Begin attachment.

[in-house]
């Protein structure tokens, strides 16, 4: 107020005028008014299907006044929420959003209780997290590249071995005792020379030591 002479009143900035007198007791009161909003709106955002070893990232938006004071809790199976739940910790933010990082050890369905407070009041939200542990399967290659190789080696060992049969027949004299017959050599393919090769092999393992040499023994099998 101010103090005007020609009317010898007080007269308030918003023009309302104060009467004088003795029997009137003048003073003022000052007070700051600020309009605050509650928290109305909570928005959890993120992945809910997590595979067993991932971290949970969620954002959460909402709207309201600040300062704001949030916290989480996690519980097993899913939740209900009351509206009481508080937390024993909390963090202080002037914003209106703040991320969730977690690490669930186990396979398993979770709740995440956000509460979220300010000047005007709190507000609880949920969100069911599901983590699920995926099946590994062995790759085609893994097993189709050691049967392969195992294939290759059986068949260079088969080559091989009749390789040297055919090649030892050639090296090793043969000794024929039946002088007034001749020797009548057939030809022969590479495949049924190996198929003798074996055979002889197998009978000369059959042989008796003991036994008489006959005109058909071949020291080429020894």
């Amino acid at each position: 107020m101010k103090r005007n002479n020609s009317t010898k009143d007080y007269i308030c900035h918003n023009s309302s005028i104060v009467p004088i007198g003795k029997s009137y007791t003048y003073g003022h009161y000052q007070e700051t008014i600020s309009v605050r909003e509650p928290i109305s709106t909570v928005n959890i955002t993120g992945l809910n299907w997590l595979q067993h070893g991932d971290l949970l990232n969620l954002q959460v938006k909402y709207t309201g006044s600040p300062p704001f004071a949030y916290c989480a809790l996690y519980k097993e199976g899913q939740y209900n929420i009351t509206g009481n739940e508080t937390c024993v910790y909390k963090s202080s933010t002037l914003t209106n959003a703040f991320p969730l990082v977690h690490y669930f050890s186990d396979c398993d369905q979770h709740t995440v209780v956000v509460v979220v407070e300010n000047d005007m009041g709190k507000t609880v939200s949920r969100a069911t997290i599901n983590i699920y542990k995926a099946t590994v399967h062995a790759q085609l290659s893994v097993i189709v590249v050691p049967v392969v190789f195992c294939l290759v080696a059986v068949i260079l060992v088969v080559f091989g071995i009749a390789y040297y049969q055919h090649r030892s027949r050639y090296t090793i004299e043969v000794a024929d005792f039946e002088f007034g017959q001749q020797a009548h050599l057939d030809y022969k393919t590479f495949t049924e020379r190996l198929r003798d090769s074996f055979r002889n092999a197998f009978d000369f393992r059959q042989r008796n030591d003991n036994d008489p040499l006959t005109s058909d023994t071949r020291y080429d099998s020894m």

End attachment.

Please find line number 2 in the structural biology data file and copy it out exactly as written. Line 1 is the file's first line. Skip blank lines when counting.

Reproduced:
């Protein structure tokens, strides 16, 4: 107020005028008014299907006044929420959003209780997290590249071995005792020379030591 002479009143900035007198007791009161909003709106955002070893990232938006004071809790199976739940910790933010990082050890369905407070009041939200542990399967290659190789080696060992049969027949004299017959050599393919090769092999393992040499023994099998 101010103090005007020609009317010898007080007269308030918003023009309302104060009467004088003795029997009137003048003073003022000052007070700051600020309009605050509650928290109305909570928005959890993120992945809910997590595979067993991932971290949970969620954002959460909402709207309201600040300062704001949030916290989480996690519980097993899913939740209900009351509206009481508080937390024993909390963090202080002037914003209106703040991320969730977690690490669930186990396979398993979770709740995440956000509460979220300010000047005007709190507000609880949920969100069911599901983590699920995926099946590994062995790759085609893994097993189709050691049967392969195992294939290759059986068949260079088969080559091989009749390789040297055919090649030892050639090296090793043969000794024929039946002088007034001749020797009548057939030809022969590479495949049924190996198929003798074996055979002889197998009978000369059959042989008796003991036994008489006959005109058909071949020291080429020894």